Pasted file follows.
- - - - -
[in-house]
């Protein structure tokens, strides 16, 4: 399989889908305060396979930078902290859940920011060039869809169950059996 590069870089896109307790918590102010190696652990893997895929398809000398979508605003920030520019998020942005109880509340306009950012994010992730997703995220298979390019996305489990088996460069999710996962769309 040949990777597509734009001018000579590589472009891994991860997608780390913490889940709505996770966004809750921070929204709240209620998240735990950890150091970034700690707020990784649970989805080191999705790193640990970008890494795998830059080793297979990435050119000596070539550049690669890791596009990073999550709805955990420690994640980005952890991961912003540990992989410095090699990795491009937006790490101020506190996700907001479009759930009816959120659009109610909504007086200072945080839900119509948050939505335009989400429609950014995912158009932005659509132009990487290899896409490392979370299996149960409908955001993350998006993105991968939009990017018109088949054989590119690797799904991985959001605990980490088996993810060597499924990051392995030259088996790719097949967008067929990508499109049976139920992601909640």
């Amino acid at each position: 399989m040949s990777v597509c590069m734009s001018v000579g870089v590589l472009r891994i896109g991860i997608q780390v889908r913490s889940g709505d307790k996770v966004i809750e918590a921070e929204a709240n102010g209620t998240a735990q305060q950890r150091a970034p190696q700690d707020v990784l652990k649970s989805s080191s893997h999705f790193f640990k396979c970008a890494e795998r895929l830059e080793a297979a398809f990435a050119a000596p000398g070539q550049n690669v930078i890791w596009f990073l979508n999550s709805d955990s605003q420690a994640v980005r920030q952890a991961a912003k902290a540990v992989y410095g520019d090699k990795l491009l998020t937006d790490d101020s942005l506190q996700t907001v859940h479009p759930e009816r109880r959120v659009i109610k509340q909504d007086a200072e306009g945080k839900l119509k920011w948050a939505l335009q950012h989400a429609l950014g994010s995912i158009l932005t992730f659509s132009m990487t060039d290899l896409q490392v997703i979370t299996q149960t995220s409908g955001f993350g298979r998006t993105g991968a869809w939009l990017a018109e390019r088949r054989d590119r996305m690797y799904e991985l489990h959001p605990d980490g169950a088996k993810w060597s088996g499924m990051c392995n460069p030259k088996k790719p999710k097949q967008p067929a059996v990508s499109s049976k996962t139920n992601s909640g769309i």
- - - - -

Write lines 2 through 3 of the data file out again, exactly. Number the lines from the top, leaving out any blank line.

């Protein structure tokens, strides 16, 4: 399989889908305060396979930078902290859940920011060039869809169950059996 590069870089896109307790918590102010190696652990893997895929398809000398979508605003920030520019998020942005109880509340306009950012994010992730997703995220298979390019996305489990088996460069999710996962769309 040949990777597509734009001018000579590589472009891994991860997608780390913490889940709505996770966004809750921070929204709240209620998240735990950890150091970034700690707020990784649970989805080191999705790193640990970008890494795998830059080793297979990435050119000596070539550049690669890791596009990073999550709805955990420690994640980005952890991961912003540990992989410095090699990795491009937006790490101020506190996700907001479009759930009816959120659009109610909504007086200072945080839900119509948050939505335009989400429609950014995912158009932005659509132009990487290899896409490392979370299996149960409908955001993350998006993105991968939009990017018109088949054989590119690797799904991985959001605990980490088996993810060597499924990051392995030259088996790719097949967008067929990508499109049976139920992601909640």
């Amino acid at each position: 399989m040949s990777v597509c590069m734009s001018v000579g870089v590589l472009r891994i896109g991860i997608q780390v889908r913490s889940g709505d307790k996770v966004i809750e918590a921070e929204a709240n102010g209620t998240a735990q305060q950890r150091a970034p190696q700690d707020v990784l652990k649970s989805s080191s893997h999705f790193f640990k396979c970008a890494e795998r895929l830059e080793a297979a398809f990435a050119a000596p000398g070539q550049n690669v930078i890791w596009f990073l979508n999550s709805d955990s605003q420690a994640v980005r920030q952890a991961a912003k902290a540990v992989y410095g520019d090699k990795l491009l998020t937006d790490d101020s942005l506190q996700t907001v859940h479009p759930e009816r109880r959120v659009i109610k509340q909504d007086a200072e306009g945080k839900l119509k920011w948050a939505l335009q950012h989400a429609l950014g994010s995912i158009l932005t992730f659509s132009m990487t060039d290899l896409q490392v997703i979370t299996q149960t995220s409908g955001f993350g298979r998006t993105g991968a869809w939009l990017a018109e390019r088949r054989d590119r996305m690797y799904e991985l489990h959001p605990d980490g169950a088996k993810w060597s088996g499924m990051c392995n460069p030259k088996k790719p999710k097949q967008p067929a059996v990508s499109s049976k996962t139920n992601s909640g769309i």